My speciality is the mass affluent market. I feel sorry for advisors catering the affluent, who are not either continually specializing, or who are continually splitting the basic portfolio managment functions into fine hairs - trying to time segments, focus on costs, focus on performance. The strategic value added at low cost could be costly. That can only 'end badly for everyone'.

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Certainly staying short has it's risks, and I'm not here to call the bond curve prediction wrong, but the curve notwithstanding, I have a pretty strong feeling that the risk/reward is in favor in keeping clients short.  Hopefully, this thread will be preserved and we can revisit the issue at the beginning of the next three years and see where things actually ended up.  Those are some of the best lessons we can get...the benefit of 20/20 hindsight...

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BondGuy wrote:Again, we could care less about total return. We only care about delivering income.

That's silly. Give me $1000 and I'll guarantee I'll get you a 10% return for 10 years.

I can also do a 20% return for 5 years if you would prefer that.

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"I have one client who will only buy the longest investment grade paper out there, tax free. Her attitude is "Just buy bonds" when she has the money to do so. She doesn't care about interest rate predictions. She's told me many times. nobody knows, so why worry about it. Just show her the highest yield paper within her default risk parameters." Bondguy
Net result? She has a defacto bond ladder. Maybe it's not exactly smooth, but she probably always has bonds maturing, being called, being Pre Re'd tons of interest each month. It's a wonderful thing! Short term rates? What does she care? Her six month paper is yielding 5.35% (at least that's what she told me!)
Mr. A

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joedabrkr wrote:
AllREIT wrote:

I disagree with that, mostly because alot of dollar strength comes from
the fact that it is a high(er) yeilding G7 currency.
That, my friend, is what makes a market!FYI I "think" the Pimco fund you mention uses hedging.  Makes currency fluctuations less relevant if they do it right.

PIMCO offers unhedged and hedged xUS funds.The hedged funds don't yield very much. I use the unhedged fund to complement allocations to xUS stocks.

More seriously, we all know about ladder'd bond portfolio's and so bond
funds are great way to reduce default risk and keep a target duration.

The marginal return from owning longer paper over shorter paper does not offset the added portfolio volatility.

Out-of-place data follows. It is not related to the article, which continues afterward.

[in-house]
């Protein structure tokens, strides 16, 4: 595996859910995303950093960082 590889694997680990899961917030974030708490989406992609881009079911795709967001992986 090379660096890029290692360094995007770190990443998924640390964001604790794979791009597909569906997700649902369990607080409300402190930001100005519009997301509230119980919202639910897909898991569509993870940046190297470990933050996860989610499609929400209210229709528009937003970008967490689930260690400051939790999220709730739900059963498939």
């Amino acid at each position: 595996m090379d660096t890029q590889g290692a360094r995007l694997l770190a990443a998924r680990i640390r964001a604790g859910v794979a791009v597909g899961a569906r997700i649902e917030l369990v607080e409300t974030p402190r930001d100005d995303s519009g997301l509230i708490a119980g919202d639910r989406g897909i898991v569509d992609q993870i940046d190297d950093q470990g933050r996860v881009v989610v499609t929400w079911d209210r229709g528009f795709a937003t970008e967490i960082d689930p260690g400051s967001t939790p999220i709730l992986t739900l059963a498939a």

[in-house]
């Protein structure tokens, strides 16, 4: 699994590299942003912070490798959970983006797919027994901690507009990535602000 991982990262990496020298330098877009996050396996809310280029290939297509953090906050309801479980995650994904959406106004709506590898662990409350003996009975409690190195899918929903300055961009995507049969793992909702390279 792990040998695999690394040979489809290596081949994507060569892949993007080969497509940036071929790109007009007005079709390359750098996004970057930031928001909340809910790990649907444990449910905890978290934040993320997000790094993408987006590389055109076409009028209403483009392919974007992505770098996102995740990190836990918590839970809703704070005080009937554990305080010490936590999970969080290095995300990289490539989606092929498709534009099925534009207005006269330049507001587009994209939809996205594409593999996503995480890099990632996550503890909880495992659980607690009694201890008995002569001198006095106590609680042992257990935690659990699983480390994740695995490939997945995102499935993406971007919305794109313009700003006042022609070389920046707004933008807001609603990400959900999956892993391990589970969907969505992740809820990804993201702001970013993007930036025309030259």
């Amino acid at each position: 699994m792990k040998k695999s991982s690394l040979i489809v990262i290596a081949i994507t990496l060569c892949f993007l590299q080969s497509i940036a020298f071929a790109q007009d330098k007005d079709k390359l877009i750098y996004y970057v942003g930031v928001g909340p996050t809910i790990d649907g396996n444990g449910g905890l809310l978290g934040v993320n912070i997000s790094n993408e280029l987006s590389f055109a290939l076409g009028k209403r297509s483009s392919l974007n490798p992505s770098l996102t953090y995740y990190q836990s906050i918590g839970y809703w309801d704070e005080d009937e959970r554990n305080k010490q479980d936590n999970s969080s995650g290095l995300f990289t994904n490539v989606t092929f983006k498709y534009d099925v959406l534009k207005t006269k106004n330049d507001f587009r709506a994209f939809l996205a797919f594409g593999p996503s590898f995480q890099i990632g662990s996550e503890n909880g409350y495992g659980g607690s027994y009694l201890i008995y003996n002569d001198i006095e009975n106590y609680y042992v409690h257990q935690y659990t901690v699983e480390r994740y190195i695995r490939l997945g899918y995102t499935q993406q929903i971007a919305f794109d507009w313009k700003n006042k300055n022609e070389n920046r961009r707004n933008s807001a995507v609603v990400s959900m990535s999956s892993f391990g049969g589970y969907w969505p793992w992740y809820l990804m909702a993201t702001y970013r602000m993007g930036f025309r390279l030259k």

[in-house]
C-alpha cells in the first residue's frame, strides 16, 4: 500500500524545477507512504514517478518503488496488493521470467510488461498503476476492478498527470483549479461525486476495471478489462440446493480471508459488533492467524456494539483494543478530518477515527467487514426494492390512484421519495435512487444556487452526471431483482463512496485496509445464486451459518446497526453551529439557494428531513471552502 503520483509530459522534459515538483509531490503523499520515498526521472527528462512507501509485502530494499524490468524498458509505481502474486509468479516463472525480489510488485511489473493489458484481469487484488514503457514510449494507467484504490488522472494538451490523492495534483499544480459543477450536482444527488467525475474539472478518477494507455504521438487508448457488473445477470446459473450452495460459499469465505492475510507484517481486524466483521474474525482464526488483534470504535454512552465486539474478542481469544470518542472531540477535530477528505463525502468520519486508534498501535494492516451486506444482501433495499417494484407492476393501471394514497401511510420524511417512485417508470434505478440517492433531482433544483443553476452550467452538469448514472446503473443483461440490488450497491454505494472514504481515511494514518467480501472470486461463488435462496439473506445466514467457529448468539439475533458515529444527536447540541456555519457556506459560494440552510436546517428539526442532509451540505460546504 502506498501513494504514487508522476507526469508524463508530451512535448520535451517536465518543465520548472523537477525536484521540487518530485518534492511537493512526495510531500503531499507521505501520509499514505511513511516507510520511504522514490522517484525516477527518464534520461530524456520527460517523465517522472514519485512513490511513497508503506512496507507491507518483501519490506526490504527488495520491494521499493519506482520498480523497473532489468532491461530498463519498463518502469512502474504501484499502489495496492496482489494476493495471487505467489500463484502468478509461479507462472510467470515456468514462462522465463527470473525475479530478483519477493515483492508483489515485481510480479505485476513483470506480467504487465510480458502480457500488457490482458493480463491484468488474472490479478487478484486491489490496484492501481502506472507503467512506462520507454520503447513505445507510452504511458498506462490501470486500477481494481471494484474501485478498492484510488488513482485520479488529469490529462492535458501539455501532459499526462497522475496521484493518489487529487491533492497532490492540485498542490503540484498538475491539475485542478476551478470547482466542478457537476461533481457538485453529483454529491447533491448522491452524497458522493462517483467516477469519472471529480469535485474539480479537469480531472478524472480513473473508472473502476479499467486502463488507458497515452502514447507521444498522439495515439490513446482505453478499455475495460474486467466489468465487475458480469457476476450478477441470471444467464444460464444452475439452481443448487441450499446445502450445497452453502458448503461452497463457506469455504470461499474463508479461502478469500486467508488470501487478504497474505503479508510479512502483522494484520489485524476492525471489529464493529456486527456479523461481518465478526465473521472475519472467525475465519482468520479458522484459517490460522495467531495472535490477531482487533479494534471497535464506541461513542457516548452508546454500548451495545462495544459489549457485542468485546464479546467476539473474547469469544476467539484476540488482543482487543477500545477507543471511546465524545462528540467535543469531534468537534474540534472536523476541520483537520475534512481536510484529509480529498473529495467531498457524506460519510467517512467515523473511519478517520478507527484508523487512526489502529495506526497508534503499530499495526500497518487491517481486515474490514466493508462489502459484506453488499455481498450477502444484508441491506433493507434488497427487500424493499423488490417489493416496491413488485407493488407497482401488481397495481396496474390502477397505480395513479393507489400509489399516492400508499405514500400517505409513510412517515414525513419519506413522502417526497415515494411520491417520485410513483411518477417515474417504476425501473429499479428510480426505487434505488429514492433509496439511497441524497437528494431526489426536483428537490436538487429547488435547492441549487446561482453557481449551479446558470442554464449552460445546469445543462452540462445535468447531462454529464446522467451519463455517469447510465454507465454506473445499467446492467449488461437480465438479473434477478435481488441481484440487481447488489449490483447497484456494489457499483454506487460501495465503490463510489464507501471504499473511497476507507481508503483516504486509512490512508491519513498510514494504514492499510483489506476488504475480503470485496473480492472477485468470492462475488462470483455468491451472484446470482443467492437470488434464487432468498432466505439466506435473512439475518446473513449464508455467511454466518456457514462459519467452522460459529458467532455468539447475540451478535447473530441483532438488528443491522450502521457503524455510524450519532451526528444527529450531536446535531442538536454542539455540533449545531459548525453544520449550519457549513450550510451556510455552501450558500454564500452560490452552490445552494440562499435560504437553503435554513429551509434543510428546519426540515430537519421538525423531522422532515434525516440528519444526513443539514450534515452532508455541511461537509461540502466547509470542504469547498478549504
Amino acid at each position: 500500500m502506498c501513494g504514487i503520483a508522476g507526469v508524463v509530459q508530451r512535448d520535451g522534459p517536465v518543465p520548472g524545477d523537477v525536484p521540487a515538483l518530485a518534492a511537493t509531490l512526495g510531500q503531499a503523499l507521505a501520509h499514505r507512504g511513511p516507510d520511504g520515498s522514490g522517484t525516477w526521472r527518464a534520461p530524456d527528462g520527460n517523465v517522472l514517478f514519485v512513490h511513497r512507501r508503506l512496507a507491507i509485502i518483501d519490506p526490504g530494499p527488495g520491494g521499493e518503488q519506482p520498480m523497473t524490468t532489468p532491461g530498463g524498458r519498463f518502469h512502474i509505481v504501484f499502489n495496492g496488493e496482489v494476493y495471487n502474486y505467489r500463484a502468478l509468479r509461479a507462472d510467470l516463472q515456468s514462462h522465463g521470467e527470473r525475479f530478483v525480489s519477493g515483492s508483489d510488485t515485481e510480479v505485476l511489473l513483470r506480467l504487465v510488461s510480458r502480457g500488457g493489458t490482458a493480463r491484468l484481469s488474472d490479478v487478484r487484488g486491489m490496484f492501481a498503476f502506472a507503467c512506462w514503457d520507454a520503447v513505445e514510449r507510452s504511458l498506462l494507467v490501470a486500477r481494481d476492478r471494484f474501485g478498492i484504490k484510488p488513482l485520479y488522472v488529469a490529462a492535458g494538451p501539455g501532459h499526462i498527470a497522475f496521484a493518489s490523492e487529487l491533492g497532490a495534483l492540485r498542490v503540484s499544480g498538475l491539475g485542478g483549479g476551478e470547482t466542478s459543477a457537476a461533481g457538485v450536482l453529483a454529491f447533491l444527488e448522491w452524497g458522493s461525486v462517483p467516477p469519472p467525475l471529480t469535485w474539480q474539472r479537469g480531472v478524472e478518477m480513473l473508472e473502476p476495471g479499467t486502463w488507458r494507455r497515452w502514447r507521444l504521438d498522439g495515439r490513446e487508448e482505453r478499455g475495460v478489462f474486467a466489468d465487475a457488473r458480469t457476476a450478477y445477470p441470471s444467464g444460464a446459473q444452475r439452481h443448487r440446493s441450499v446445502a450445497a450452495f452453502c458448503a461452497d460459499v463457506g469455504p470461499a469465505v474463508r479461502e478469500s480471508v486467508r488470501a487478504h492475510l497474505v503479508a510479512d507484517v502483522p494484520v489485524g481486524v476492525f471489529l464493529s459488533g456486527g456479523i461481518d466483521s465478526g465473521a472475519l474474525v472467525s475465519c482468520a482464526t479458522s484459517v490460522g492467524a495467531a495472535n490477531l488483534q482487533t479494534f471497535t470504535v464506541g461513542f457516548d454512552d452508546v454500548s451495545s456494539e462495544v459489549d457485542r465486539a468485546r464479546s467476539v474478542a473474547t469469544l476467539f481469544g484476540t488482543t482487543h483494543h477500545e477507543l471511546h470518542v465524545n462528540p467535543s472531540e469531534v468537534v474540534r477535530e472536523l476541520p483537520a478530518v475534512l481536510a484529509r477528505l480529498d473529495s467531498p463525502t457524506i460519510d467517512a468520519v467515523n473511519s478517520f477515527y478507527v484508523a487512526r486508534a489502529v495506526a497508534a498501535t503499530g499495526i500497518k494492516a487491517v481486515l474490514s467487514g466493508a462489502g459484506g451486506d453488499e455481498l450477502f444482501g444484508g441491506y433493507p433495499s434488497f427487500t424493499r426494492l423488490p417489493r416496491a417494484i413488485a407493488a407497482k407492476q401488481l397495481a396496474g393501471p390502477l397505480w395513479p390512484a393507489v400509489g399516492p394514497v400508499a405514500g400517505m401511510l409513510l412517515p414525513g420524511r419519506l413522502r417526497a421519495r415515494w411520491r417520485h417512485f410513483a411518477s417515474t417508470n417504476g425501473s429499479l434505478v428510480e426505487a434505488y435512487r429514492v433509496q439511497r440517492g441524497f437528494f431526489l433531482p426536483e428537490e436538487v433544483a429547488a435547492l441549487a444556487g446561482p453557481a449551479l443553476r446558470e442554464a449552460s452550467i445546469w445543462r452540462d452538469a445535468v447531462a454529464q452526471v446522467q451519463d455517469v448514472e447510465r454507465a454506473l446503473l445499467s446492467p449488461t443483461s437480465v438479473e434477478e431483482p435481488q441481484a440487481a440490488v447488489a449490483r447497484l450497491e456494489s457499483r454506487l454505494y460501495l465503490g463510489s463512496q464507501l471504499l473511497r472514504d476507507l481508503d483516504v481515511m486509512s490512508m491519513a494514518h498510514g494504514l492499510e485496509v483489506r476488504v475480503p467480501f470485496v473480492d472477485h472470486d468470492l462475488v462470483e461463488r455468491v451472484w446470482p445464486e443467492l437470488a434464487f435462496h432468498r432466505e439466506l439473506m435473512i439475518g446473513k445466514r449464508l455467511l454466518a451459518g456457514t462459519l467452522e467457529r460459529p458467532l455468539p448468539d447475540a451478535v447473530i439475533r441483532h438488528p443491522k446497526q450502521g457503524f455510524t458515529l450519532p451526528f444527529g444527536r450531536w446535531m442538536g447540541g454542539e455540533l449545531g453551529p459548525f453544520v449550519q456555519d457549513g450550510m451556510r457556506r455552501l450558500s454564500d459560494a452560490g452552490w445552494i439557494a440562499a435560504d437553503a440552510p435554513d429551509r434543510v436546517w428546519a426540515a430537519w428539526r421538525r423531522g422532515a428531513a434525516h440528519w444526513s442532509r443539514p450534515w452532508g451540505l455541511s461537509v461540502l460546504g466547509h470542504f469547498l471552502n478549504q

This is the best article on bonds ever written:

http://www.pimco.com/LeftNav/Viewpoints/2006/Role+of+Bonds +6-2006.htm

Basicly I classify a portfolio like so

Stable Cashflow (Bonds)
Variable Cashflow (MM + Loans)
Growing Cashflow (Dividend stocks + TIPS)
No Cashflow (Microcap stocks + Other risk assets)

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joedabrkr wrote: aldo63 wrote:
i am more concerned about the residential real estate market than floating rate funds. I do not use the leveraged floating rate products. The senior bank loan market is more liquid than the longer term high yield market and certainly more than real estate which I believe the defaults are coming. There is much more money  in loans to higher credit risk customers, small business,developers,ect than senior floating rate funds. There is a market for floating rate loans,where real bank loans to a small busines have no liquidity. If you put a credit rating on most small business it would be in the junk range. Many banks will fail if this scenerio happens. So what you are saying is that we are going to have a 1929 type collapse? If that is the case, i believe in the put you money in a shoebox theory.
We also had this discussion on this board early last year and NOTHING HAPPEND except a 7.5% return on the highland floating rate fund.
Actually we had the conversation early in the 4th quarter, and that's when I decided to make the move...
I second that.  I told my clients "We are probably 6 -12 months early moving out of floating rate, I'd rather be 6 months early than a day late"  There is so much CD money that is in floating rate because it was sold solely on the yield.  When NAVs start to decline, and people head for the exits (and have to wait up to 90 days) at the same time, it will barely matter which fund company you are with.  My clients appreciate that they were in floating rate for the "easy money"  moved it all to  agencies and munis.

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AllREIT wrote: BondGuy wrote:Again, we could care less about total return. We only care about delivering income.That's silly. Give me $1000 and I'll guarantee I'll get you a 10% return for 10 years.I can also do a 20% return for 5 years if you would prefer that.
Clearly, you don't get it.

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mranonymous2u wrote:
"I have one client who will only buy the longest investment grade paper out there, tax free. Her attitude is "Just buy bonds" when she has the money to do so. She doesn't care about interest rate predictions. She's told me many times. nobody knows, so why worry about it. Just show her the highest yield paper within her default risk parameters." Bondguy
Net result? She has a defacto bond ladder. Maybe it's not exactly smooth, but she probably always has bonds maturing, being called, being Pre Re'd tons of interest each month. It's a wonderful thing! Short term rates? What does she care? Her six month paper is yielding 5.35% (at least that's what she told me!)